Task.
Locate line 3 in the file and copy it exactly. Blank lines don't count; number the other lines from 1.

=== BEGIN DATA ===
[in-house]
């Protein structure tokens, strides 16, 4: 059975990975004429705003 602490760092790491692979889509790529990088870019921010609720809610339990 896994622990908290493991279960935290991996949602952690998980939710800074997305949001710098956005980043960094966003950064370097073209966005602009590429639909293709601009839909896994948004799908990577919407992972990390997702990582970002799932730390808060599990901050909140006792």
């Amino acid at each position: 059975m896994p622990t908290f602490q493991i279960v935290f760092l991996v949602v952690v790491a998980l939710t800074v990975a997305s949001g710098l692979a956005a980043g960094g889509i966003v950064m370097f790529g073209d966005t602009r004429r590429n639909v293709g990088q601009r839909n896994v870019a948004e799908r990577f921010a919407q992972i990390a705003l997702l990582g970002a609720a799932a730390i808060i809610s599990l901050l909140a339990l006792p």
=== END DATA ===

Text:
């Amino acid at each position: 059975m896994p622990t908290f602490q493991i279960v935290f760092l991996v949602v952690v790491a998980l939710t800074v990975a997305s949001g710098l692979a956005a980043g960094g889509i966003v950064m370097f790529g073209d966005t602009r004429r590429n639909v293709g990088q601009r839909n896994v870019a948004e799908r990577f921010a919407q992972i990390a705003l997702l990582g970002a609720a799932a730390i808060i809610s599990l901050l909140a339990l006792p």